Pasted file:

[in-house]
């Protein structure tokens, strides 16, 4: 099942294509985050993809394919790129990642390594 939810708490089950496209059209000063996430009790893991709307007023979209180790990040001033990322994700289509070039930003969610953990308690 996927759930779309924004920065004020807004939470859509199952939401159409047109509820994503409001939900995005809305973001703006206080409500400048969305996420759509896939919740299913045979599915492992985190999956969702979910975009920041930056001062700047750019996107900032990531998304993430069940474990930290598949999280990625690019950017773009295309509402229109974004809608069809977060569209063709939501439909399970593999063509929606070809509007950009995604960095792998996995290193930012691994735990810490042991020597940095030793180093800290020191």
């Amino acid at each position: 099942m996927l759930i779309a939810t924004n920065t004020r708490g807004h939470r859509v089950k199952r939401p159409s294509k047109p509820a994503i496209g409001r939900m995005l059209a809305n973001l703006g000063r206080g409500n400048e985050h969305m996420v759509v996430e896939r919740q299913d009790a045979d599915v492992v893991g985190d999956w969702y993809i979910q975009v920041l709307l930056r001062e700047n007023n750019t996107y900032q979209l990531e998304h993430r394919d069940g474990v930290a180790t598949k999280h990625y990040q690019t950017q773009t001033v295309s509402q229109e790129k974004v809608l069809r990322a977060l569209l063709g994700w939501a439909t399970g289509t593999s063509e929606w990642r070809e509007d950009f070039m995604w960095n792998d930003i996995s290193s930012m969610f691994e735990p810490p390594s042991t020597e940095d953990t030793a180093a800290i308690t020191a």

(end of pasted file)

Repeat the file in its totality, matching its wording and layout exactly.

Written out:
[in-house]
């Protein structure tokens, strides 16, 4: 099942294509985050993809394919790129990642390594 939810708490089950496209059209000063996430009790893991709307007023979209180790990040001033990322994700289509070039930003969610953990308690 996927759930779309924004920065004020807004939470859509199952939401159409047109509820994503409001939900995005809305973001703006206080409500400048969305996420759509896939919740299913045979599915492992985190999956969702979910975009920041930056001062700047750019996107900032990531998304993430069940474990930290598949999280990625690019950017773009295309509402229109974004809608069809977060569209063709939501439909399970593999063509929606070809509007950009995604960095792998996995290193930012691994735990810490042991020597940095030793180093800290020191």
């Amino acid at each position: 099942m996927l759930i779309a939810t924004n920065t004020r708490g807004h939470r859509v089950k199952r939401p159409s294509k047109p509820a994503i496209g409001r939900m995005l059209a809305n973001l703006g000063r206080g409500n400048e985050h969305m996420v759509v996430e896939r919740q299913d009790a045979d599915v492992v893991g985190d999956w969702y993809i979910q975009v920041l709307l930056r001062e700047n007023n750019t996107y900032q979209l990531e998304h993430r394919d069940g474990v930290a180790t598949k999280h990625y990040q690019t950017q773009t001033v295309s509402q229109e790129k974004v809608l069809r990322a977060l569209l063709g994700w939501a439909t399970g289509t593999s063509e929606w990642r070809e509007d950009f070039m995604w960095n792998d930003i996995s290193s930012m969610f691994e735990p810490p390594s042991t020597e940095d953990t030793a180093a800290i308690t020191a």